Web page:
This year, Johnson has thrown 399 passes and had 14 of those picked off – a rate of one interception for every 28.5 passes – markedly worse than his career average. The question that may be asked more loudly than ever this week by fans and media alike is whether Johnson will be allowed to throw his 400th pass of the season. With the Vikings likely needing to run the table in the final four games to maintain a chance of making the playoffs, that is a question that will be front and center in the coming days.
The Vikings offense may have more concerns that just at quarterback. Chester Taylor left the game in the second and third quarters with an obvious rib injury and, while he returned to action twice following the initial injury in the second quarter, he didn't have a touch of the ball after the opening drive of the second half.
It would have been difficult for the Vikings to dominate the statistics more than they did Sunday. They outgained the Bears 348-107 – running 77 plays to just 45 for Chicago. The Vikings diced the Bears for 192 rushing yards, while allowing just 83 yards on 25 carries for the Bears – 24 of those coming on one run by Cedric Benson. The passing numbers were even more lopsided, as the Vikings gained 156 passing yards, as opposed to just 24 for Chicago.
You can't pin this loss on the Vikings defense, which allowed the Bears just six first downs all afternoon. The Vikings, who had 21 first downs, had almost as many first downs via penalty (four) than the Bears offense had combined.
The Vikings converted just four of 17 third-down attempts and two of those came in their touchdown drive in the waning minutes of the game.
Want to know why time of possession isn't always an indicator of who wins a game? The Vikings held the ball for 39 minutes and 21 seconds of the game. The Bears had it just 20:39, but that was enough.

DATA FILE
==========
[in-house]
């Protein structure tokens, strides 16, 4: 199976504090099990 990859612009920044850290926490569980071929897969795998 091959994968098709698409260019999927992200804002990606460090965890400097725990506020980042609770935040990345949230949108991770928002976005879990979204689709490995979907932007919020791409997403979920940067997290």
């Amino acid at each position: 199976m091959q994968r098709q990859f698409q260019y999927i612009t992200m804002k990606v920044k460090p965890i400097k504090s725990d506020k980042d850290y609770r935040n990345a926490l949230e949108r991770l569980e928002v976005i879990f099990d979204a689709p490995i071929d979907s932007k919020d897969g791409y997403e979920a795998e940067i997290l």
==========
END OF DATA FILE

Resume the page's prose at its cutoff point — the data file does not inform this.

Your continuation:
The Vikings, who lead the NFL in penalties, committed 12 more infractions Sunday. Of those, seven were false start penalties – three on Jason Whittle and two on rookie Ryan Cook.
While the loss didn't kill the Vikings' playoff chances, it didn't help. With Atlanta's win, the Falcons improved to 6-6 to move ahead of the Vikings. Two of the teams tied with Minnesota at 5-6 heading into play Sunday – San Francisco at St. Louis – both lost. The other 5-6 team (Philadelphia) plays 6-5 Carolina Monday night. Although it might be bad for the Vikings to have another team in front of them for a wild card spot, since they have a tie-breaker over the Panthers, any loss that gets tagged on them would be a bonus.
Chester Taylor became the fifth NFL running back to top 1,000 yards when he had a 7-yard run in the first quarter. When Taylor left the game, he had 99 yards rushing, falling short of his fifth 100-yard game of the year.